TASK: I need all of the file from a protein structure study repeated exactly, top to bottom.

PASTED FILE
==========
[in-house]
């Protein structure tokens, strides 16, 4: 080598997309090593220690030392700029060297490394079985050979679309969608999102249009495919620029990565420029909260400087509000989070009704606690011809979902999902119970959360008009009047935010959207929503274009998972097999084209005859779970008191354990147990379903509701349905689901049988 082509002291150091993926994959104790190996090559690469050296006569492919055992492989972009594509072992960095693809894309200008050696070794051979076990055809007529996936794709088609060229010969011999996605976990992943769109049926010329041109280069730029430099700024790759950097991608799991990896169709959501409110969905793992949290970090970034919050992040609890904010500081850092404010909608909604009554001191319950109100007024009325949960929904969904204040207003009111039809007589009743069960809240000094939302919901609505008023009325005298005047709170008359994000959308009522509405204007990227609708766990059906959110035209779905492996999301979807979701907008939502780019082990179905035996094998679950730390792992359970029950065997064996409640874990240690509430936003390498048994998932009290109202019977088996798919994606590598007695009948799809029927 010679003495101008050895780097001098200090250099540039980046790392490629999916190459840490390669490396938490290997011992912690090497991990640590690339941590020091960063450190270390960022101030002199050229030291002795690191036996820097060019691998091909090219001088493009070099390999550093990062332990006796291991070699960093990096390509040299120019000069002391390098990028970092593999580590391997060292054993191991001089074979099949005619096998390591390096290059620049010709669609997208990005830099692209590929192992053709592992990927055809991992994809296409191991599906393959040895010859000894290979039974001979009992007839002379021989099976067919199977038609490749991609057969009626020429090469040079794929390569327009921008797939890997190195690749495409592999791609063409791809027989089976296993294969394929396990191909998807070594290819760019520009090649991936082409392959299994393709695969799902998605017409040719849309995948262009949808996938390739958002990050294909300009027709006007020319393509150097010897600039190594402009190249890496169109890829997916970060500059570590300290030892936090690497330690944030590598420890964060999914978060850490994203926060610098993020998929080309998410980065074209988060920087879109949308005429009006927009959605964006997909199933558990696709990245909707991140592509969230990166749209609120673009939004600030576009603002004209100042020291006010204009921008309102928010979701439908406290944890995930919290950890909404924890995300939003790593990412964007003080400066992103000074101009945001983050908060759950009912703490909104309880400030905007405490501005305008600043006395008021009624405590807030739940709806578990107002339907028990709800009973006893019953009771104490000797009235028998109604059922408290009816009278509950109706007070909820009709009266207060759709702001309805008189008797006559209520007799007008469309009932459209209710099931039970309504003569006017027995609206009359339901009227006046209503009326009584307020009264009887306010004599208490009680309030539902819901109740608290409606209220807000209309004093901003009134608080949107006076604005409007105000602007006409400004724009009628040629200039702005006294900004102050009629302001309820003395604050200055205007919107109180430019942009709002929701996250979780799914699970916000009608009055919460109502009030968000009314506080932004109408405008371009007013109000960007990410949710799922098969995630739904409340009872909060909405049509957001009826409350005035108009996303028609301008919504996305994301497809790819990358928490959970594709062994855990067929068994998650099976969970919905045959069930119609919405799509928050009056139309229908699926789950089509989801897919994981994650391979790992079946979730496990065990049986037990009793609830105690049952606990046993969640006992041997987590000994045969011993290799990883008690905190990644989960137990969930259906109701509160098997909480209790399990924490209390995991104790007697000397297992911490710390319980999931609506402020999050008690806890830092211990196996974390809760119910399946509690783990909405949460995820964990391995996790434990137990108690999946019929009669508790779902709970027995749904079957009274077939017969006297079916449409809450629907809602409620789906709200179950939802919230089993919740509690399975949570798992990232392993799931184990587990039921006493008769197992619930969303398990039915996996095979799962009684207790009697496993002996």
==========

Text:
[in-house]
């Protein structure tokens, strides 16, 4: 080598997309090593220690030392700029060297490394079985050979679309969608999102249009495919620029990565420029909260400087509000989070009704606690011809979902999902119970959360008009009047935010959207929503274009998972097999084209005859779970008191354990147990379903509701349905689901049988 082509002291150091993926994959104790190996090559690469050296006569492919055992492989972009594509072992960095693809894309200008050696070794051979076990055809007529996936794709088609060229010969011999996605976990992943769109049926010329041109280069730029430099700024790759950097991608799991990896169709959501409110969905793992949290970090970034919050992040609890904010500081850092404010909608909604009554001191319950109100007024009325949960929904969904204040207003009111039809007589009743069960809240000094939302919901609505008023009325005298005047709170008359994000959308009522509405204007990227609708766990059906959110035209779905492996999301979807979701907008939502780019082990179905035996094998679950730390792992359970029950065997064996409640874990240690509430936003390498048994998932009290109202019977088996798919994606590598007695009948799809029927 010679003495101008050895780097001098200090250099540039980046790392490629999916190459840490390669490396938490290997011992912690090497991990640590690339941590020091960063450190270390960022101030002199050229030291002795690191036996820097060019691998091909090219001088493009070099390999550093990062332990006796291991070699960093990096390509040299120019000069002391390098990028970092593999580590391997060292054993191991001089074979099949005619096998390591390096290059620049010709669609997208990005830099692209590929192992053709592992990927055809991992994809296409191991599906393959040895010859000894290979039974001979009992007839002379021989099976067919199977038609490749991609057969009626020429090469040079794929390569327009921008797939890997190195690749495409592999791609063409791809027989089976296993294969394929396990191909998807070594290819760019520009090649991936082409392959299994393709695969799902998605017409040719849309995948262009949808996938390739958002990050294909300009027709006007020319393509150097010897600039190594402009190249890496169109890829997916970060500059570590300290030892936090690497330690944030590598420890964060999914978060850490994203926060610098993020998929080309998410980065074209988060920087879109949308005429009006927009959605964006997909199933558990696709990245909707991140592509969230990166749209609120673009939004600030576009603002004209100042020291006010204009921008309102928010979701439908406290944890995930919290950890909404924890995300939003790593990412964007003080400066992103000074101009945001983050908060759950009912703490909104309880400030905007405490501005305008600043006395008021009624405590807030739940709806578990107002339907028990709800009973006893019953009771104490000797009235028998109604059922408290009816009278509950109706007070909820009709009266207060759709702001309805008189008797006559209520007799007008469309009932459209209710099931039970309504003569006017027995609206009359339901009227006046209503009326009584307020009264009887306010004599208490009680309030539902819901109740608290409606209220807000209309004093901003009134608080949107006076604005409007105000602007006409400004724009009628040629200039702005006294900004102050009629302001309820003395604050200055205007919107109180430019942009709002929701996250979780799914699970916000009608009055919460109502009030968000009314506080932004109408405008371009007013109000960007990410949710799922098969995630739904409340009872909060909405049509957001009826409350005035108009996303028609301008919504996305994301497809790819990358928490959970594709062994855990067929068994998650099976969970919905045959069930119609919405799509928050009056139309229908699926789950089509989801897919994981994650391979790992079946979730496990065990049986037990009793609830105690049952606990046993969640006992041997987590000994045969011993290799990883008690905190990644989960137990969930259906109701509160098997909480209790399990924490209390995991104790007697000397297992911490710390319980999931609506402020999050008690806890830092211990196996974390809760119910399946509690783990909405949460995820964990391995996790434990137990108690999946019929009669508790779902709970027995749904079957009274077939017969006297079916449409809450629907809602409620789906709200179950939802919230089993919740509690399975949570798992990232392993799931184990587990039921006493008769197992619930969303398990039915996996095979799962009684207790009697496993002996």